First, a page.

Author Topic: Sticky Toffee Pudding  (Read 1876 times)

ian

  • not a woman, not an american, not a vampire
Re: Sticky Toffee Pudding
« Reply #25 on: 06 January, 2021, 06:17:19 pm »
I'm pretty sure there was no microwave when I was growing up. There might have been a danger that the rays made food a bit foreign. I think my parents have one now, they're getting recklessly exotic in their old age. We did have a soda stream though.

The tarantula thing was real (it might have been a bird-eating spider). It leapt out of a box of Fyffes' finest at her. Or rather, I suspect, it woke up and thought fuck, where? The east-fucking-midlands? Nooooooo. Kill me now. I think it got its wish. Trust me, the people around there are no more welcoming to immigrants even now.
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hellymedic

  • Just do it!
Re: Sticky Toffee Pudding
« Reply #26 on: 06 January, 2021, 06:47:22 pm »
They sell golden syrup puddings in the shop across the road from my home.

Sainsbury's Basics tinned syrup sponge was CHEAP.
Sainsbury's sell some pricy sponge puddings in plastic basins. I wont pay about £1 per portion to generate plastic waste, when I can throw stuff together for ¼ the price in the microwave.

ian

  • not a woman, not an american, not a vampire
Re: Sticky Toffee Pudding
« Reply #27 on: 06 January, 2021, 09:54:56 pm »
My micro-chrimbo pud came in a little plastic thing. Thirty seconds in the microwave. The internet tells me Mr Kipling does plastic puddings now. The proper ones were (and are) Heinz.

I spent a lot of my life thinking Mr Kipling was a really a cake oligarch and occasional dabbler in the written word. Don't knock it, Captain Birdseye was real.
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hellymedic

  • Just do it!
Re: Sticky Toffee Pudding
« Reply #28 on: 07 January, 2021, 01:03:11 am »
Sainsbo's Christmas puddings come in plastic pots and are microwavable.
I ordered one but it was unavailable by the time I had my solstice delivery.
We survived a Christmas without a Christmas pudding.
We had pies and iced fruit cake though.

Re: Sticky Toffee Pudding
« Reply #29 on: 07 January, 2021, 06:29:21 am »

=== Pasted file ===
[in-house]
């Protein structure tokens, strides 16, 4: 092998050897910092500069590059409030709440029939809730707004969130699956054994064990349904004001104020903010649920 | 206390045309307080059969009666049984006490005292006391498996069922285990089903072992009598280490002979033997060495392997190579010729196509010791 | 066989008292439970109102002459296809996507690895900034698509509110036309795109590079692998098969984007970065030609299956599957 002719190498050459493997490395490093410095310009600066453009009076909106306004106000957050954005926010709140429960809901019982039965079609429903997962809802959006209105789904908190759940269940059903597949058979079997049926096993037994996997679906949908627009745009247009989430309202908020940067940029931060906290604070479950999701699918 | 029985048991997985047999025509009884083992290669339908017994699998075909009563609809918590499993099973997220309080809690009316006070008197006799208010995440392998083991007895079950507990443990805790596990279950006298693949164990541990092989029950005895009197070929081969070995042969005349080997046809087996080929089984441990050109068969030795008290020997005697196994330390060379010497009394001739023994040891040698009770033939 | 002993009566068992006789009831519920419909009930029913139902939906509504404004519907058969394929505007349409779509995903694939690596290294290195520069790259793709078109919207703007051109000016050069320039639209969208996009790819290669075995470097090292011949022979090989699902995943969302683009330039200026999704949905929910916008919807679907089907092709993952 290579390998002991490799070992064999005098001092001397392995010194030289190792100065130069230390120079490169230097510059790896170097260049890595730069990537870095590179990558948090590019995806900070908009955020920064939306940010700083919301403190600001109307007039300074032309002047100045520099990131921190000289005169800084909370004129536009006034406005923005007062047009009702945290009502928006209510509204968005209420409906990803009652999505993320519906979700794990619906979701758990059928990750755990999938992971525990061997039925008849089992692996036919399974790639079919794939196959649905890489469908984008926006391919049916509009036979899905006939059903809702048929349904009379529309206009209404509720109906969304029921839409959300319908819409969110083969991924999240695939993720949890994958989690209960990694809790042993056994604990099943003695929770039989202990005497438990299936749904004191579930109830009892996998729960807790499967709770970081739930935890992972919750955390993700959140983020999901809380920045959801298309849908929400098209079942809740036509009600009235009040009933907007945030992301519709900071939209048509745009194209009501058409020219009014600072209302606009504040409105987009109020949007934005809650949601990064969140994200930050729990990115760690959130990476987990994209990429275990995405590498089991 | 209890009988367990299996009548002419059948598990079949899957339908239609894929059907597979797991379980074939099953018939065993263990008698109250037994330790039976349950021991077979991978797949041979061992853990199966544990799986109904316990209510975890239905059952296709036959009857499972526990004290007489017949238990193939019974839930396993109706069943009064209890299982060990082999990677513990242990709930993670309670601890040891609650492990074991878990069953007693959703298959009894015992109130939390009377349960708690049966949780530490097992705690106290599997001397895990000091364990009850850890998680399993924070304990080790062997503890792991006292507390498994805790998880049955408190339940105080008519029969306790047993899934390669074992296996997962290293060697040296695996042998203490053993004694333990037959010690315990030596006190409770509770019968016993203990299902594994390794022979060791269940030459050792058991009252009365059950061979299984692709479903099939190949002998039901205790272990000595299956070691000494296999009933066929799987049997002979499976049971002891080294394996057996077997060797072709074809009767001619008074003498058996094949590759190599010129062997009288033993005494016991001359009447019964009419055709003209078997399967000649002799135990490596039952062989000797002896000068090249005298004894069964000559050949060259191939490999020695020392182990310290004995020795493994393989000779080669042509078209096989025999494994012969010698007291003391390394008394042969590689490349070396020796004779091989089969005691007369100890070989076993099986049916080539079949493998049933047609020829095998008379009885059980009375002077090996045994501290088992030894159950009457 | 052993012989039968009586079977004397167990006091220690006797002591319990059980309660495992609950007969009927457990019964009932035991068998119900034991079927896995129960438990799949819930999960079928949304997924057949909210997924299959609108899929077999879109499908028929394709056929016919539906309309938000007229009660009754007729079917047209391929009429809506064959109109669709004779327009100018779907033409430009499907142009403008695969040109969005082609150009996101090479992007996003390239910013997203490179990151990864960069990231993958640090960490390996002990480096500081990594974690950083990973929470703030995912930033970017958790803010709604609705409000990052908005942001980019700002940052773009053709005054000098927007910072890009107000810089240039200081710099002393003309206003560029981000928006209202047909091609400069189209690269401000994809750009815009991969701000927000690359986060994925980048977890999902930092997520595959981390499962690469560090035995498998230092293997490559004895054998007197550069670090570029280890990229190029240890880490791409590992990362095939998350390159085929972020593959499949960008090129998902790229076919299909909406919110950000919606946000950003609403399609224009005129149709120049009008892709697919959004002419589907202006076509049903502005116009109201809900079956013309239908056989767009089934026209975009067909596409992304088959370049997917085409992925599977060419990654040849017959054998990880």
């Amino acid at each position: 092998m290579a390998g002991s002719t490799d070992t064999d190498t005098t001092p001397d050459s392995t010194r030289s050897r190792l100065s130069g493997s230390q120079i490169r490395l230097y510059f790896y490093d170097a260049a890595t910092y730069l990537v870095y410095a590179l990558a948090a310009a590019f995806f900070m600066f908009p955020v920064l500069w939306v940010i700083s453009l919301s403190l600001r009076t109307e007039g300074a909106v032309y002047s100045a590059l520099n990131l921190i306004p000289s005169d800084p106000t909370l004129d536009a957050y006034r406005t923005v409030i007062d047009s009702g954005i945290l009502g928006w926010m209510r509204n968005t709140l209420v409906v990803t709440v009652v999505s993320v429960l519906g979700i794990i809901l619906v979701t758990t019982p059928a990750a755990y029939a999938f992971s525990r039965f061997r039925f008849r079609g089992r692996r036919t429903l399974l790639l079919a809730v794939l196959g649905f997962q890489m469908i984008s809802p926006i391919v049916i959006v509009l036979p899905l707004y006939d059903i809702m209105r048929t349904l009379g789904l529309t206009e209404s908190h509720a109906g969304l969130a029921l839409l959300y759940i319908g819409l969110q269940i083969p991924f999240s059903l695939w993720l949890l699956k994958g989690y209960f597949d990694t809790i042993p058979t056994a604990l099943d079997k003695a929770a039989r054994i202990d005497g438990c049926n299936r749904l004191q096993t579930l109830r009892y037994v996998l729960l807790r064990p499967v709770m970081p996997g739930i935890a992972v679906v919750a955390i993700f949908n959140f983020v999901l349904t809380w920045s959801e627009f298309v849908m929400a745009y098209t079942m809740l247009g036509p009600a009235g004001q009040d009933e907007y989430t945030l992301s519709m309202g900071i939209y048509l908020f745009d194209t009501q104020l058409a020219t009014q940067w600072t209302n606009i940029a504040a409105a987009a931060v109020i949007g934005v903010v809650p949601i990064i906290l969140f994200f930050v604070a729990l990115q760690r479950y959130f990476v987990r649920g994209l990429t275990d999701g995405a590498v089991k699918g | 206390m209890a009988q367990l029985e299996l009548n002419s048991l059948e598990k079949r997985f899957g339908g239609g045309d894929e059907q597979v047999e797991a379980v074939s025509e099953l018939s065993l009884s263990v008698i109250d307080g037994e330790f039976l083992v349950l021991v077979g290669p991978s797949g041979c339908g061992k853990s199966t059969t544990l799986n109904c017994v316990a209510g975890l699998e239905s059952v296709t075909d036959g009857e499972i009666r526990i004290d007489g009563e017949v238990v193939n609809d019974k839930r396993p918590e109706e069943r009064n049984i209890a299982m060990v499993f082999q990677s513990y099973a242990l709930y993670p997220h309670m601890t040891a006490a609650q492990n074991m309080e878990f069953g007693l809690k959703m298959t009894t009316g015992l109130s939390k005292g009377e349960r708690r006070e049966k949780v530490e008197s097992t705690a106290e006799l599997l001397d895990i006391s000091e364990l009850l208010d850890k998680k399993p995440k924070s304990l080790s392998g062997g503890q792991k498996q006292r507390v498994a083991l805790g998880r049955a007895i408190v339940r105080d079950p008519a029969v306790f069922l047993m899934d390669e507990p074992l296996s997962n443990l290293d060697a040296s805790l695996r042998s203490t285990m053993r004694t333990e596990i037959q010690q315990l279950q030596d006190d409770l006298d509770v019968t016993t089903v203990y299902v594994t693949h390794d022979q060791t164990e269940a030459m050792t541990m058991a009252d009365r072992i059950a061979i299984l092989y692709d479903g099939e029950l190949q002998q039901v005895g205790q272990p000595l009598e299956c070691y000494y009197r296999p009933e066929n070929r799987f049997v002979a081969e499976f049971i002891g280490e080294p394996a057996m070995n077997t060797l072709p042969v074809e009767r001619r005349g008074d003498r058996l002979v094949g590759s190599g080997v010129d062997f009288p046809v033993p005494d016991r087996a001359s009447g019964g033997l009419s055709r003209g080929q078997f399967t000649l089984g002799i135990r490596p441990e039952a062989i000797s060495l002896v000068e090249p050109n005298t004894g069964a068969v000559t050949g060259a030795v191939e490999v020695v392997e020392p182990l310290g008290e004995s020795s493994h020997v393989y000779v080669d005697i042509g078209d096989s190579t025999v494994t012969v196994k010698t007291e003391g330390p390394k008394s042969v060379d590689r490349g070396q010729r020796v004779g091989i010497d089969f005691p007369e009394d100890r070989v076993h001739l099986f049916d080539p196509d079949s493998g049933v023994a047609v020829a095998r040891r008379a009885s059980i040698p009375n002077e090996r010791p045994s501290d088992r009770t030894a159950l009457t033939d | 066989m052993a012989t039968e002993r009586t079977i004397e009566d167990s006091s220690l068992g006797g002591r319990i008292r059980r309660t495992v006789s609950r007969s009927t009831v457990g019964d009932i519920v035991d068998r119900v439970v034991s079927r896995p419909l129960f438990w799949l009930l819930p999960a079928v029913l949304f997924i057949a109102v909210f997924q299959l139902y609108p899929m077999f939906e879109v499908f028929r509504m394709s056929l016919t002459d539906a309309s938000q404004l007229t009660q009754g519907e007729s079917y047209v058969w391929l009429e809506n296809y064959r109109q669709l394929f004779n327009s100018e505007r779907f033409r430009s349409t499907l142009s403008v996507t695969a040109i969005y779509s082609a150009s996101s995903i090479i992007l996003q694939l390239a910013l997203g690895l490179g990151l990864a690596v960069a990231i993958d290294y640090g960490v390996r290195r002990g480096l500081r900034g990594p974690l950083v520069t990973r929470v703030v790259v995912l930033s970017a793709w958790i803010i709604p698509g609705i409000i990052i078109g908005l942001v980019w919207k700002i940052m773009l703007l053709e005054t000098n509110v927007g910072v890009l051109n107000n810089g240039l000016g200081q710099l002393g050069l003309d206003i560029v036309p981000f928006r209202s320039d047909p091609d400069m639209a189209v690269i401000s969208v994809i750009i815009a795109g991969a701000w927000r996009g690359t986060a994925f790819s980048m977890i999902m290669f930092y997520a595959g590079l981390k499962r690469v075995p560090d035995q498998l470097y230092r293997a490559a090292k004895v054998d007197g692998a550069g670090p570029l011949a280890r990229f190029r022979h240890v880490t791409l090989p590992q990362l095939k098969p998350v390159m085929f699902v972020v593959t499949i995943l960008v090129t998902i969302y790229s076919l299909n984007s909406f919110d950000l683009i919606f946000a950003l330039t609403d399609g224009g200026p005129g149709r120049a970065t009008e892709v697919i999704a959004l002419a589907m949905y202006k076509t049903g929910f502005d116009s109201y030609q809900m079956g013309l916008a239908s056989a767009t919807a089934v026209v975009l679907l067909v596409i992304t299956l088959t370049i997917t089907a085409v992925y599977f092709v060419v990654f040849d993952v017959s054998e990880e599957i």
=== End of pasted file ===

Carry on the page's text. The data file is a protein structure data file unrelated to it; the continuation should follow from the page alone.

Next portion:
My micro-chrimbo pud came in a little plastic thing. Thirty seconds in the microwave. The internet tells me Mr Kipling does plastic puddings now. The proper ones were (and are) Heinz.

Heinz stopped making tinned steamed puddings about five years ago. I went looking for one last year and found out this unfortunate situation :(

My Grandma used to make proper home made ones which were fantastic. My Mum always gave us the Heinz ones.
I think you'll find it's a bit more complicated than that.

ian

  • not a woman, not an american, not a vampire
Re: Sticky Toffee Pudding
« Reply #30 on: 07 January, 2021, 10:16:22 am »
My micro-chrimbo pud came in a little plastic thing. Thirty seconds in the microwave. The internet tells me Mr Kipling does plastic puddings now. The proper ones were (and are) Heinz.

Heinz stopped making tinned steamed puddings about five years ago. I went looking for one last year and found out this unfortunate situation :(

My Grandma used to make proper home made ones which were fantastic. My Mum always gave us the Heinz ones.

I come from a family that doesn't really cook* so my childhood came out of cans and packets. I am disappointed the great can of sponge pudding has gone over to the plastic side.

In another addition to my tiny little Christmas, I had a tiny Christmas cake too. About the size of a Mr Kipling French Fancy (always a source of familial strife, absolutely no one wants the pink ones). I could have eaten a bigger one, while I'm generally not a fan of the sweet, I do struggle with an addiction to marzipan.

*my grandparents used to boil. I think they started the veg for Sunday lunch on Thursday evening. It was always a toss-up whether the stuff in the pan on the hob was cabbage or snotty hankies. I am not sure you could taste the difference.
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arabella

  • no se porque yo no lo se
Re: Sticky Toffee Pudding
« Reply #31 on: 07 January, 2021, 01:48:53 pm »
Having been brought up in Kent, the bane of my life school dinners wise was gypsy tart. I only discovered later in life that this was a local delicacy, and people who grew up outside Kent were mostly spared this monstrosity. I think the filling is basically a mixture of molasses and evaporated milk.  :sick:
ditto, and yes, truly horrible
I did find a recipe for it once and it sounded somewhat different.  I wasn't tempted to try making it though

I'd never realised that STP has dates in it, I should read the ingredients one day.  But then I've mainly had the ready-made Cartmel Priory version, available in Booths and Waitrose
Which reminds me, I was gifted a jar of chocolate sauce, must find a use.
In the dark, all views are the same.